Critical thinking in the workplace involves a structured thinking process that includes the skills of assessment, analysis, inference, deduction, and interpretation that lead to sound, logical decision making.
Jen Lawrence, author of Engage the Fox: A Business Fable About Thinking Critically and Motivating Your Team"
...noted that critical thinking helps employees gather all of the information required to...generate optimal solutions to a problem and get feedback from all the people involved in the situation.
According to Lawrence, these steps, that are outlined in her book, contribute to better business solutions overall. Good critical thinking eliminates emotion from an issue and involves close observation so that facts will be evaluated logically and decisions will be arrived at sensibly by means of a thorough process. Another factor that is important nowadays in critical thinking is the input of different genders and people of varied ethnicity so that the conclusion arrived at can be agreeable to all and understood by all. Often the varied perspectives of different people assists leaders in clear and objective conclusions.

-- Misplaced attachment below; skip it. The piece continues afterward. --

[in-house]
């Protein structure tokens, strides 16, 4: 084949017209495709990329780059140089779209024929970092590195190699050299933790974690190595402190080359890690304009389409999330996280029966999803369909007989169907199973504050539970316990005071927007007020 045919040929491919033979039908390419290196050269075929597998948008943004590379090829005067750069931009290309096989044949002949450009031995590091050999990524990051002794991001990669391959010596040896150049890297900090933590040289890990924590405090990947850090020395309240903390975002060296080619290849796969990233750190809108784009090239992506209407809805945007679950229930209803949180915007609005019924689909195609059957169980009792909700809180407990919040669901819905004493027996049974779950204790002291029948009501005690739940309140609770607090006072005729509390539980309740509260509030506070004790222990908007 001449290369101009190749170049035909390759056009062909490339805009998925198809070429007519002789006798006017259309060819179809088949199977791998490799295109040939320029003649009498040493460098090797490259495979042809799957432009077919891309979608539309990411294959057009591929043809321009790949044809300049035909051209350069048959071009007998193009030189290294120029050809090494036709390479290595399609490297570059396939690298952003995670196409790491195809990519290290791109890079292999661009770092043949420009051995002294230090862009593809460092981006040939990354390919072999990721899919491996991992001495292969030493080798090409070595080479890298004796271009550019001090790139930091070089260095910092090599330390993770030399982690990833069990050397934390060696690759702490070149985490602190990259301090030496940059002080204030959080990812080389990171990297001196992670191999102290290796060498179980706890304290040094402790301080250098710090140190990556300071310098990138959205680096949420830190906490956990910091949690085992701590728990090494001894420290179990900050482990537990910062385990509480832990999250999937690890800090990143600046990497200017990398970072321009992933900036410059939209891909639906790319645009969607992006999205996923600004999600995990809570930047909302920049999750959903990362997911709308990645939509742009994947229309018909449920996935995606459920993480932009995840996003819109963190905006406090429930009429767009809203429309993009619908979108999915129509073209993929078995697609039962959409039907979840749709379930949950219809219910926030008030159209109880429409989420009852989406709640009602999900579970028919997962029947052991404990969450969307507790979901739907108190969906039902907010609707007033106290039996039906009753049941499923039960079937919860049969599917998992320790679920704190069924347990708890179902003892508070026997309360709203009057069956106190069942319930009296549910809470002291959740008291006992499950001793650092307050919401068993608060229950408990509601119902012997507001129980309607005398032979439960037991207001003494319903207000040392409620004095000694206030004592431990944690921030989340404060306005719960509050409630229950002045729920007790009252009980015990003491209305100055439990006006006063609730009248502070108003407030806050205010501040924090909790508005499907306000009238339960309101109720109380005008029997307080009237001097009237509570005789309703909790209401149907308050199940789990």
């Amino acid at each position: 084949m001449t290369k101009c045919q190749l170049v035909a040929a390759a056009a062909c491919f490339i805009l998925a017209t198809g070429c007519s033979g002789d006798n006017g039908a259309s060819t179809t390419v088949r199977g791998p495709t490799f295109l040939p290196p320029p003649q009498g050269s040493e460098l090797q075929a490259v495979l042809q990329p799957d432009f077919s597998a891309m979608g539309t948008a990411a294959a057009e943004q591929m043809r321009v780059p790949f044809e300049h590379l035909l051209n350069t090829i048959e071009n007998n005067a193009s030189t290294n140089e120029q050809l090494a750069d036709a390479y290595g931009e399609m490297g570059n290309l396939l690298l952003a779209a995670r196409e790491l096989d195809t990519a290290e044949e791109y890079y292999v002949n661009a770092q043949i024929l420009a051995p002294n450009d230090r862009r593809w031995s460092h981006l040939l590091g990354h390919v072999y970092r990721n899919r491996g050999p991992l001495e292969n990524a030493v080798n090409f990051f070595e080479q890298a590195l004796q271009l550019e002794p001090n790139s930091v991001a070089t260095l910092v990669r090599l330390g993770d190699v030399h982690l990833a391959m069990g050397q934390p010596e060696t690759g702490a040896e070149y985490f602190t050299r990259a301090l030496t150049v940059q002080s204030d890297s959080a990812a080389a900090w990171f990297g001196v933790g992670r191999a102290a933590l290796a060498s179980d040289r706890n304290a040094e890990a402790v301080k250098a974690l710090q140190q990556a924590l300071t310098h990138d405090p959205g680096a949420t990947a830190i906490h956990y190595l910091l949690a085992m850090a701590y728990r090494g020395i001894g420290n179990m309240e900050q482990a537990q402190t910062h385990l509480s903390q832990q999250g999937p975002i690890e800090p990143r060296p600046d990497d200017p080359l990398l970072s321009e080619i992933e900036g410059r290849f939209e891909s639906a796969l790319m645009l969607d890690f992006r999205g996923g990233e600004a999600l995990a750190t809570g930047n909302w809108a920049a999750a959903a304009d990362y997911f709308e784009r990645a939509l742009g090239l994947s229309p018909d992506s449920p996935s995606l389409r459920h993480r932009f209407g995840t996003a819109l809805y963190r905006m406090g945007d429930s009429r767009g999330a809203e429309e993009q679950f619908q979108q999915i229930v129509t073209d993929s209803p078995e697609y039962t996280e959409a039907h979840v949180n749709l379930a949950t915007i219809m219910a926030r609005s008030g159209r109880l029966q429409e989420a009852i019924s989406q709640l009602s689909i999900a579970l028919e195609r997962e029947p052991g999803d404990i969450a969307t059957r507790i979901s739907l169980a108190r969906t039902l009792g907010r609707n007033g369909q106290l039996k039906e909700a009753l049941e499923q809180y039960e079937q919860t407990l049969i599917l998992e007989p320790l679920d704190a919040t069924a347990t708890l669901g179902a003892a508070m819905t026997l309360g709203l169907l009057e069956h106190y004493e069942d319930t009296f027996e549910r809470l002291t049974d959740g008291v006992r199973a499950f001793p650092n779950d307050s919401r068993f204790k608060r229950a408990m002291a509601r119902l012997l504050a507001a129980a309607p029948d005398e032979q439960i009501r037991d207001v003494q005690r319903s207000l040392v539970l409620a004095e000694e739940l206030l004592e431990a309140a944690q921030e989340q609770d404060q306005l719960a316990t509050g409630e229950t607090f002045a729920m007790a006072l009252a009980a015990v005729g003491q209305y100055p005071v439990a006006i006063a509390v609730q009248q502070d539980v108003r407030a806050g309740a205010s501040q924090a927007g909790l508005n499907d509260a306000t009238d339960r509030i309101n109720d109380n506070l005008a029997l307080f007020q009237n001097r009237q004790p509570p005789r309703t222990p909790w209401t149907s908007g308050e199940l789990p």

Dr. Peter A. Facione of Rasmussen College outlines for young people who are about to embark on professional careers six essential critical skills necessary for successful decision-making and leadership:
- Interpretation - Understanding information and being able to communicate its meaning to others
- Analysis - Ability to put together information and determine the meaning that is appropriate and intentional
- Inference - Ability to process information and arrive at some conclusion that, although it is not logically derivable, it still possesses a certain degree of probability relative to the premises of this information.
- Evaluation - Ability to evaluate the validity of information that is being presented and the credibility of statements
- Explanation - Ability to restate information while adding clarity and a certain perspective to the information that will be appropriate
- Self-Regulation - Ability to sift out one's own self-interests and biases from the other parts of the process of critical thinking, such as analysis, inference, and evaluation.
David A. Garvin of the Harvard Business School agrees with Dr. Facione on "Self-Regulation," asserting,
I think there is a feeling that people need to sharpen their thinking skills, whether it is questioning assumptions, or looking at problems from multiple points of view.
Others agree, and add that perceiving potential and "managing ambiguity" are also important factors.